Patients diagnosed with HIV in the past 3–5 years face a number of unique challenges to adherence. The HIV landscape is very different today from that of the early days of the epidemic. Most current patients are unfamiliar with the ravages of HIV and AIDS seen in the 1980s and 1990s, and so they might not share a similar sense of potential mortality. Meanwhile, many of the once well-funded AIDS service organizations that provided basic necessities have closed down or have reduced capacity at the same time that the proportion of newly HIV-diagnosed patients living in poverty are increasing.
Following are innovative approaches that HIV care providers may use to address the fear, embarrassment, and isolation that these patients experience:
- Devote additional time and clinic visits to build a relationship. Prior to initiating antiretroviral therapy (ART), build a solid educational and interpersonal foundation with your patient.
- Link your patient to a support organization. Work with the counselors at AIDS service organizations to find the most appropriate, trusted support group for your patient.
- Link your patient to an experienced and trusted HIV veteran. Establishing a relationship with a fellow patient as a mentor may provide your newly diagnosed patient with the non-medical assistance that only a HIV-positive person can supply.
- Discuss your patient’s knowledge of and comfort with safer sex and drug use practices. Don’t assume that this knowledge is common to all at-risk persons. If your patient understands the practices, but is having trouble negotiating with partners, arrange time to role play the scenarios.
- Begin to instill a sense of healthy respect for HIV. Empower patients not to fear or forget their infection, but to actively suppress it with simple, modern medicines and a positive attitude of self-worth and self-care. Discuss the consequences of unsustained ART adherence to their health and their partner’s health, such as risk of viral breakthrough, treatment failure, decreased CD4+ T cell count, increased HIV morbidity and mortality, and HIV transmission.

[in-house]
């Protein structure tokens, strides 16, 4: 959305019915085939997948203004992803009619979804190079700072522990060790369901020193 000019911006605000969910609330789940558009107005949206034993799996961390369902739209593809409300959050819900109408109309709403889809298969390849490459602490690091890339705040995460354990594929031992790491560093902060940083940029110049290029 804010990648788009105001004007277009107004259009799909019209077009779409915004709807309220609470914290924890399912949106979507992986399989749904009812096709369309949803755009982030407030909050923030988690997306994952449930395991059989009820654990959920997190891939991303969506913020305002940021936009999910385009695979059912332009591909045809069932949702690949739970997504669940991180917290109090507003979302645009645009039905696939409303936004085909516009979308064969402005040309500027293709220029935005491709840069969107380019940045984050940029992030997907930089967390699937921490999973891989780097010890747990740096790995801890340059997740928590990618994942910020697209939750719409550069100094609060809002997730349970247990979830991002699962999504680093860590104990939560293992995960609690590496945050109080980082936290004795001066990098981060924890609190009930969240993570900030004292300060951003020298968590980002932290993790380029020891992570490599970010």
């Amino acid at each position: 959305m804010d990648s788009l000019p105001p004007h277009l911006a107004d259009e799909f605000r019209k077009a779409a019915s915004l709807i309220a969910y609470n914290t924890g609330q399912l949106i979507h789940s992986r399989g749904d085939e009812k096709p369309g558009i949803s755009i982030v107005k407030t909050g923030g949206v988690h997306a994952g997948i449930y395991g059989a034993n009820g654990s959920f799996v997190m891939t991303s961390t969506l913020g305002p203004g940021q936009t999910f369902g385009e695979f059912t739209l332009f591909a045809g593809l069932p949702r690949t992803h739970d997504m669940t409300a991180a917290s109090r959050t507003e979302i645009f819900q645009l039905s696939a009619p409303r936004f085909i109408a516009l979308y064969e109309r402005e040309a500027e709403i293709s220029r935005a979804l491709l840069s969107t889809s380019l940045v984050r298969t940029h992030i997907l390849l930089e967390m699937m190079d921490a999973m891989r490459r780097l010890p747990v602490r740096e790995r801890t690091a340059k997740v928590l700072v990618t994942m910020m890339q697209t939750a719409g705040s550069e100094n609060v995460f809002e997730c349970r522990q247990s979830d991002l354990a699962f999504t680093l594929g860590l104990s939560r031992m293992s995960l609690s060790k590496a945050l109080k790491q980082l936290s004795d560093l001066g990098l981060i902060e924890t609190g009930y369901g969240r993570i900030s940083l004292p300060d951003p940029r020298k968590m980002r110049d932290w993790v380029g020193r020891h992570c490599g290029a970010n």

- After ART is initiated, discuss adherence at every visit. Identify real or potential adherence challenges, which resulted in or may result in missed medication doses, and troubleshoot with your patient to address those challenges. Check in on these solutions at subsequent visits.
- Begin to instill a sense of personal responsibility. Start encouraging newly diagnosed patients to participate in the effort to end AIDS by adhering to treatment and practicing safer sex and drug use. Compared with non-adherence or inconsistent adherence, sustained ART adherence has profound effects on overall health, such as consistently suppressing viral load, maintaining high CD4+ T cell counts, preventing AIDS, prolonging survival, and reducing risk of HIV transmission to almost zero.
Published: September 25, 2017
Claborn KR, Meier E, Miller MB and Leffingwell, TR. A systematic review of treatment fatigue among HIV-infected patients prescribed antiretroviral therapy. Psychol Health Med 2015;20(3):255-65.
About the Author
Dr. W. David Hardy joined Whitman-Walker Health in Washington, DC in October 2015, as Senior Director of Evidence-Based Practices, leading the Research Department at this historic, HIV and LGBT-focused community-based health center. He serves as ACTG CRS Leader, MACS/SHARE Site PI, DC Cohort Site Co-PI, DC CFAR Member and Co-Investigator for the DC Martin Delaney HIV Cure Collaboratory (BELIEVE). Prior to joining, he served as Professor of Medicine at the David Geffen School of Medicine at UCLA and Chief of the Division of Infectious Diseases at Cedars-Sinai Medical Center in Los Angeles. He also served as chief medical officer of a biotech company called Calimmune overseeing two phase I trials of gene-modified CD4+ T cells and stem cells as a strategy to cure HIV infection.
- Page last reviewed: September 25, 2017
- Page last updated: September 25, 2017